cellular electrophysiology
Cellular Electrophysiology

Membrane Potential

The Na+ / K+ Pump

http://www.biologymad.com/NervousSystem/nerveimpulses.htm

cellular electrophysiology1
Cellular Electrophysiology
  • Selectively Permeable Membrane - Channels
  • Depolarising Shift
  • Epileptic Focus
principles of epidemiology
Principles of Epidemiology
  • Incidence Rate= new cases per year [n per 100,000 per year]
      • For epilepsy is around 50 per 100,000
  • Point Prevalence = All cases with active epilepsy at a point in time [n per 1000].
      • For epilepsy is 4-6 per 1000
  • Active Epilepsy = to have had a seizure or treatment in the last 5 yrs

Prof. Magdy Dahab

conditions that may look like a seizure
Conditions that may look like a seizure
  • Syncope
  • “Psychogenic” seizures
  • Breath-holding spells
  • Paroxysmal REM sleep behavior
  • Panic attacks

Prof. Magdy Dahab

international classification of epilepsies
International classification of epilepsies
  • Originally established in 1989 – currently under revision
    • Current system comprises two major categories:
      • Localization-related syndromes
        • Idiopathic
        • Symptomatic
      • Generalized-onset syndromes
        • Idiopathic with age-related onset
        • Idiopathic &/or symptomatic
        • Symptomatic
        • Nonspecific etiology
        • Specific syndromes

Prof. Magdy Dahab

complex partial seizures1
Complex partial seizures
  • stare into space/engage in automatisms, such as grimacing, gesturing, chewing, lip smacking
  • last 3 minutes or less
  • post-ictal: somnolence, confusion, headache for up to several hours

Prof. Magdy Dahab

generalized tonic clonic seizure
Generalized tonic-clonic seizure
  • No aura
  • tonic phase x 10-20 seconds:
  • sudden LOC, loss of posture, arms flex, eyes deviate upward
  • extension of back, neck, arms, legs
  • involuntary crying out
  • ends with tremors which merge c clonic phase

Prof. Magdy Dahab

generalized tonic clonic seizure1
Generalized tonic-clonic seizure
  • Clonic phase x 90 seconds:
  • brief, violent, generalized flexor contractions alternating with progressively longer muscle relaxation
  • cyanosis
  • cheek or tongue biting, salivation
  • loss of bowel, bladder control

Prof. Magdy Dahab

generalized tonic clonic seizure2
Generalized tonic-clonic seizure
  • Post ictal phase x minutes to hours
  • headache
  • mild confusion
  • sore muscles
  • may sleep and feel refreshed

Prof. Magdy Dahab

evaluation of single seizure
Evaluation of single seizure
  • History of event
  • Medical History
  • Family History
  • Social History
  • Physical Examination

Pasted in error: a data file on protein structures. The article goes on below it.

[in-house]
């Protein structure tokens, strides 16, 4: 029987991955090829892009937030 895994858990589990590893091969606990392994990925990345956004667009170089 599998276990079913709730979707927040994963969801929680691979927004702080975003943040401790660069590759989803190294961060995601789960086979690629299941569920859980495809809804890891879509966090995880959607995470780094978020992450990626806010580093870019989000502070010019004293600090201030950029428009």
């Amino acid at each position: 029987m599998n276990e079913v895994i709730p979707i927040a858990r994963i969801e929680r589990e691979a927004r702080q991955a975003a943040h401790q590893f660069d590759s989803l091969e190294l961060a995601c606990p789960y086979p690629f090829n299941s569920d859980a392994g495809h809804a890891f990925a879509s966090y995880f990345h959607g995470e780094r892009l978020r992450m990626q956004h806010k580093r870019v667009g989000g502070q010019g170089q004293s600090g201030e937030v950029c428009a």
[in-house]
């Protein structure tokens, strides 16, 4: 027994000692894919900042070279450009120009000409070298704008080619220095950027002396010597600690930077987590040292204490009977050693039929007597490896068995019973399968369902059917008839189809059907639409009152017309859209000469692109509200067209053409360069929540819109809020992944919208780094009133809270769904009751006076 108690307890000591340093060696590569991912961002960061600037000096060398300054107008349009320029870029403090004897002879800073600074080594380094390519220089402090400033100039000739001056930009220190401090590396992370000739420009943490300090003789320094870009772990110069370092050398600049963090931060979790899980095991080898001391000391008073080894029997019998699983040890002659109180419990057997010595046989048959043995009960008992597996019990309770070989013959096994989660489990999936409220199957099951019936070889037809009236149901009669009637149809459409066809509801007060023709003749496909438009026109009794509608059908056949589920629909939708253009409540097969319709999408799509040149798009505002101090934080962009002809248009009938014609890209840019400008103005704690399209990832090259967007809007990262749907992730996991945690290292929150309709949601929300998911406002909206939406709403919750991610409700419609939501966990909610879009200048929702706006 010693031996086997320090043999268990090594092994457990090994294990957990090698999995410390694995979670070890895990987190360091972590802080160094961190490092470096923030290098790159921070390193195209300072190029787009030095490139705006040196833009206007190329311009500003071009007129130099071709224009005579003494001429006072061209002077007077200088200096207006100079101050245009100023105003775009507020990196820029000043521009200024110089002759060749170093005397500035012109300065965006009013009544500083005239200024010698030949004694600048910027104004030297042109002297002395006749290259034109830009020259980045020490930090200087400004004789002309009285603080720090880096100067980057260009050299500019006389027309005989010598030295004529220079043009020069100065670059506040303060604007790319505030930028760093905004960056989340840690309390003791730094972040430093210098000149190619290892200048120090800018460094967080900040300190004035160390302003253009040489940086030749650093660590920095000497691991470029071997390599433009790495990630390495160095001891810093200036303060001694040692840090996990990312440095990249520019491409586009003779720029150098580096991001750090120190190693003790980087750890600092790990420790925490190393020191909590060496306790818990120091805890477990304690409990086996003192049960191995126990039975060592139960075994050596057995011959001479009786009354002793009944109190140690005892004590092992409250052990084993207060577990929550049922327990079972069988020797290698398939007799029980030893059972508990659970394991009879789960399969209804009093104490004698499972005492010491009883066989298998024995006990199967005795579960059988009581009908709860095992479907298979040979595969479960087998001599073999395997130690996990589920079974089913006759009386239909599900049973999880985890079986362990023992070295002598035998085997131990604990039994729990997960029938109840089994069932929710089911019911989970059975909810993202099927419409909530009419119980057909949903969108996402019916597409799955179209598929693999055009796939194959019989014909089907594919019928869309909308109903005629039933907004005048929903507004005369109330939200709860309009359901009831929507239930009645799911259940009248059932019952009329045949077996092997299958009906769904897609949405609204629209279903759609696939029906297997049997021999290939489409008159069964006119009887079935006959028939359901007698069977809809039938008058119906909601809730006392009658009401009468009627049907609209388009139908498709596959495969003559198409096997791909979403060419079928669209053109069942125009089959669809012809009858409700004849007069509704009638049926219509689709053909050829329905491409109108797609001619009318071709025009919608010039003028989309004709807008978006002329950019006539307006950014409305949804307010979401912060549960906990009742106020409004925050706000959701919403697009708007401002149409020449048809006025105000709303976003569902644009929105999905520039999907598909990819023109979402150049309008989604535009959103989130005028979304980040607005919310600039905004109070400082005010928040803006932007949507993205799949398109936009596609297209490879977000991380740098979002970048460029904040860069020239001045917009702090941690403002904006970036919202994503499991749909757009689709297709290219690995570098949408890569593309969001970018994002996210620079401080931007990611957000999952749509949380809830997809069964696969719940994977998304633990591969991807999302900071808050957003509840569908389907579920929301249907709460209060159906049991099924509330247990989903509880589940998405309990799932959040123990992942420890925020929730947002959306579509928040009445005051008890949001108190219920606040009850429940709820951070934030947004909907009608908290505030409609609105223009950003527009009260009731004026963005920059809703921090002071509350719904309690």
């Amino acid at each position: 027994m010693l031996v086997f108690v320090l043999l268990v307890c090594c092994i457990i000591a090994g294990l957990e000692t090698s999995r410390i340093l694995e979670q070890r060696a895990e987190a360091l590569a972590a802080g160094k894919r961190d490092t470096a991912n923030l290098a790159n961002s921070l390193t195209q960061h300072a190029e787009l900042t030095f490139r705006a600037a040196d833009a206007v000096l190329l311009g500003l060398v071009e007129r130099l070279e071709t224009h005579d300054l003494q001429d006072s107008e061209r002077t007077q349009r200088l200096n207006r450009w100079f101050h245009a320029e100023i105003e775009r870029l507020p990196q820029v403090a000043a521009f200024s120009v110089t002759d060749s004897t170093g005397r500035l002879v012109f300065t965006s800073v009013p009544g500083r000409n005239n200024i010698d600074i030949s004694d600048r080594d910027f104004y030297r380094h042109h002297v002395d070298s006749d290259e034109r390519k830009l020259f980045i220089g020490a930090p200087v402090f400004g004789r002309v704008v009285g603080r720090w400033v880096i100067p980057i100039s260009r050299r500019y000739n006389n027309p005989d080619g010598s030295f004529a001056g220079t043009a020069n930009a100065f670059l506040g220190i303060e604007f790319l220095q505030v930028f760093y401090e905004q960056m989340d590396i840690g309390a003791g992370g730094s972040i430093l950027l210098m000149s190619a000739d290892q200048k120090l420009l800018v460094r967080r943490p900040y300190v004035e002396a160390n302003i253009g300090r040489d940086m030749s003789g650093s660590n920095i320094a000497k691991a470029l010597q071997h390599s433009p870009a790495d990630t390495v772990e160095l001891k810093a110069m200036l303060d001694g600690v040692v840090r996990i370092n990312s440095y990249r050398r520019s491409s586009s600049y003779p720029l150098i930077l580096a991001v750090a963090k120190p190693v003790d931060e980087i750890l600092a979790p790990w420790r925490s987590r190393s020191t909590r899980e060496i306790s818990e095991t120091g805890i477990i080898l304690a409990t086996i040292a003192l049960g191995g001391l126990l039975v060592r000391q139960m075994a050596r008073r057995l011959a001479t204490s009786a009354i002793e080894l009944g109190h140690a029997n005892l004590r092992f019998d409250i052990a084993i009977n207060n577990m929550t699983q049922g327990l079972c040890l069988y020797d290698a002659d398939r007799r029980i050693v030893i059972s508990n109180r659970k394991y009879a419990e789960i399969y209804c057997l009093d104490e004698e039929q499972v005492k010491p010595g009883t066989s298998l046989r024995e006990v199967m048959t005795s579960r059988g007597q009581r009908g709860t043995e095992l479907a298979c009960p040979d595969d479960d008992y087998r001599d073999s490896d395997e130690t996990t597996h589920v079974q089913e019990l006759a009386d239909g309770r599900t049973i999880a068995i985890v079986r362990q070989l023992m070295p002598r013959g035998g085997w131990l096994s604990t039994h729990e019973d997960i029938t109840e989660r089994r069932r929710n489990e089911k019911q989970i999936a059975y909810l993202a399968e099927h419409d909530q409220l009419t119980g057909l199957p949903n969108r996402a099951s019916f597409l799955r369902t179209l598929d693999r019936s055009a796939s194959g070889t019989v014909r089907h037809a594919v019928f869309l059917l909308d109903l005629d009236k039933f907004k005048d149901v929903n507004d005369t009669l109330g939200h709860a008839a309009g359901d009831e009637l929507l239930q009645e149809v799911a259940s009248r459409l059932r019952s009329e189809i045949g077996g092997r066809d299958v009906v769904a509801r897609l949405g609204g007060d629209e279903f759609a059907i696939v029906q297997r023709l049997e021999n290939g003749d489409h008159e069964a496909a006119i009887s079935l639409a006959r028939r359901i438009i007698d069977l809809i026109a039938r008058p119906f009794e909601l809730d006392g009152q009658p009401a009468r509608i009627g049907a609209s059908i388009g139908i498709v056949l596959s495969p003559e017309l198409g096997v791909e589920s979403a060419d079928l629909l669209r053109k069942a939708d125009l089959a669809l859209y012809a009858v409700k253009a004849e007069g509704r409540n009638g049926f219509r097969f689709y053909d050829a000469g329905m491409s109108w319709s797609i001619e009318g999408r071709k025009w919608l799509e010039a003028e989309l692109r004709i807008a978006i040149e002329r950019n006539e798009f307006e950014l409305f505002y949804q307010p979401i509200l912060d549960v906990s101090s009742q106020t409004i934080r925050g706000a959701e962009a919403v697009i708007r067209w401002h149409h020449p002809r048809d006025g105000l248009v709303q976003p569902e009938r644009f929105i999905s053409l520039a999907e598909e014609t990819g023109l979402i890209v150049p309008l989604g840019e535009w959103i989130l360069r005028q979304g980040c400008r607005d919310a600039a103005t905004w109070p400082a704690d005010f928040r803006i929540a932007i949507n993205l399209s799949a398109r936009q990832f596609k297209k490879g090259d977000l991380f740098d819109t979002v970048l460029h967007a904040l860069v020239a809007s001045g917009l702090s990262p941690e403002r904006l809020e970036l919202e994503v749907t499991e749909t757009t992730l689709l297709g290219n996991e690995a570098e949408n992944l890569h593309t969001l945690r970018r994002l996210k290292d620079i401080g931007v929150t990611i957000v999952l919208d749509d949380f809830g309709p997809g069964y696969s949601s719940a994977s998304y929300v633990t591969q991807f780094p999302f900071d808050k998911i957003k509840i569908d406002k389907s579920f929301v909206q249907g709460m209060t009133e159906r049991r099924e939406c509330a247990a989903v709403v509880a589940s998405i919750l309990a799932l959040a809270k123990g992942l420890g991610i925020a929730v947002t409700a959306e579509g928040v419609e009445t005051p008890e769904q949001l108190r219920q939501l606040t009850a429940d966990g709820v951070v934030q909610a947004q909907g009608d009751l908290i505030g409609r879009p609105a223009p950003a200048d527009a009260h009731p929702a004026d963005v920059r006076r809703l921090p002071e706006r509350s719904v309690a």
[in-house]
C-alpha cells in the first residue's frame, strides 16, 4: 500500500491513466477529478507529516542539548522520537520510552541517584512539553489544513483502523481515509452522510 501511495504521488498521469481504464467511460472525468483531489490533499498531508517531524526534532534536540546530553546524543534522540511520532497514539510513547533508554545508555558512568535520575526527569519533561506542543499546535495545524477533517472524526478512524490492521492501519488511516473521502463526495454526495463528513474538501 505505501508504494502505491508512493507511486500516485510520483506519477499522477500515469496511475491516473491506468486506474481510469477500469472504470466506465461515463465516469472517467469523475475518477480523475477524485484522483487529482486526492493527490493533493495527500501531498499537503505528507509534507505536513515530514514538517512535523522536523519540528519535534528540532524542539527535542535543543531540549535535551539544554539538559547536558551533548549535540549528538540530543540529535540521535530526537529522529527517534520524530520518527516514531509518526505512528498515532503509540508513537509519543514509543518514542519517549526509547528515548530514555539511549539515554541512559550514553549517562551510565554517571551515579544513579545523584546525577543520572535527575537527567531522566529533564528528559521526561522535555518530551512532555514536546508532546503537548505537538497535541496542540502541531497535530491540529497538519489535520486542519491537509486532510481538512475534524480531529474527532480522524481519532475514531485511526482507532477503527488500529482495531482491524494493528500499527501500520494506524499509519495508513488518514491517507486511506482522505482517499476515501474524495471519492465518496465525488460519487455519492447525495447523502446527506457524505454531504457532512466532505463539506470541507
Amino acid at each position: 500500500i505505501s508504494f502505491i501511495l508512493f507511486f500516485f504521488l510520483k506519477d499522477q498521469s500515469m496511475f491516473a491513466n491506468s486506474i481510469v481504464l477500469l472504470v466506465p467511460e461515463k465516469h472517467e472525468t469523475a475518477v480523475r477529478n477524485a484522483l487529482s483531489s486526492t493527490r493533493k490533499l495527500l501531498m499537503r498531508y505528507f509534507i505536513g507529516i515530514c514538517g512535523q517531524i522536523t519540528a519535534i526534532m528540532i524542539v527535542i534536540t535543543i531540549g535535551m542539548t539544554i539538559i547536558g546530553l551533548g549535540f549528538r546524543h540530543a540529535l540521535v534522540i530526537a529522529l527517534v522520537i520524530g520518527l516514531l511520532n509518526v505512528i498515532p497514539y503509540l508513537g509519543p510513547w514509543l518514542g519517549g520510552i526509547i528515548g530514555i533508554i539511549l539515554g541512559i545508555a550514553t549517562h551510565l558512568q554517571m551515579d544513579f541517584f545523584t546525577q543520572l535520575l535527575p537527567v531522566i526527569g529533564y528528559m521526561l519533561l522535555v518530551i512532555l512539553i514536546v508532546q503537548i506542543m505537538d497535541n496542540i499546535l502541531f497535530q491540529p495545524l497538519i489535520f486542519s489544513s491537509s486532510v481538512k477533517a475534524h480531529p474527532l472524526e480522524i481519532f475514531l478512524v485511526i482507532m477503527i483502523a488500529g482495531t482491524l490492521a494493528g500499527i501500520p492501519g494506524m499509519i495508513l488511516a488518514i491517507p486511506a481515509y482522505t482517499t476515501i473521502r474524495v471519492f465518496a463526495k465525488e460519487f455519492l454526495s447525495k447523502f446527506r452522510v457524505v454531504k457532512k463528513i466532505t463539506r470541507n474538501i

• Neurological Examination
  • Laboratory Evaluation
    • EEG
    • MRI
    • Routine lab work

Prof. Magdy Dahab

treatment and prognosis
Treatment and Prognosis
  • Antiepileptic (anticonvulsant) medications
    • Carbamazepine (Tegretol)
    • Clobazam (Frisium)
    • Clonazepam (Rivotril)
    • Diazepam (Valium)
    • Divalproex sodium (Depakote)
    • Ethosuximide (Zarontin)
    • Phenobarbital (many different names)
    • Phenytoin (Dilantin)
    • Valproic Acid (Depakene)

Prof. Magdy Dahab

special topics in the management of epilepsy
Special topics in the Management of Epilepsy

1. Woman and Epilepsy

Pregnancy and epilepsy.

  • Pre-conceptual Care-
    • ensure pregnancies are planned [high dose oestrogen pills if necessary, 4 packs of COC consecutively with 4 day pill free interval, Depo-provera every 10 weeks not 12.]
    • Discuss modification of AED to reduce number and total dose
    • Advise oral folic acid 5mg daily when intending pregnancy

Belfast Register ….www.epilepsyandpregnancy.com

Prof. Magdy Dahab

special topics in the management of epilepsy1
Special Topics in the Management of Epilepsy

Ante-Natal Care

  • Continue 5mg Folic acid until at least 12 weeks
  • Adjust AED if necessary on medical grounds
  • Monitoring of plasma levels is not usually necessary [SIGN guidelines]
  • Offer serum screening at 16weeks and anomaly scan at 18-22 weeks
  • Prescribe oral vit K 20mg a day from 36weeks in on enzyme inducing AED
  • Prolonged seizures can be controlled by IV Diazepam [ rectally is OK if IV access not possible]

Belfast Register ….www.epilepsyandpregnancy.com

Prof. Magdy Dahab

special topics in the management of epilepsy2
Special Topics in the Management of Epilepsy

Intra-Partum Care

  • Continue usual AED regime during labour
  • Control seizures with i.v. diazepam
  • Early decision for LSCS if seizures uncontrolled
  • Offer same range of analgesics as available to other mothers
  • Give infant vitamin K 1mg IM at birth

Prof. Magdy Dahab

special topics in the management of epilepsy3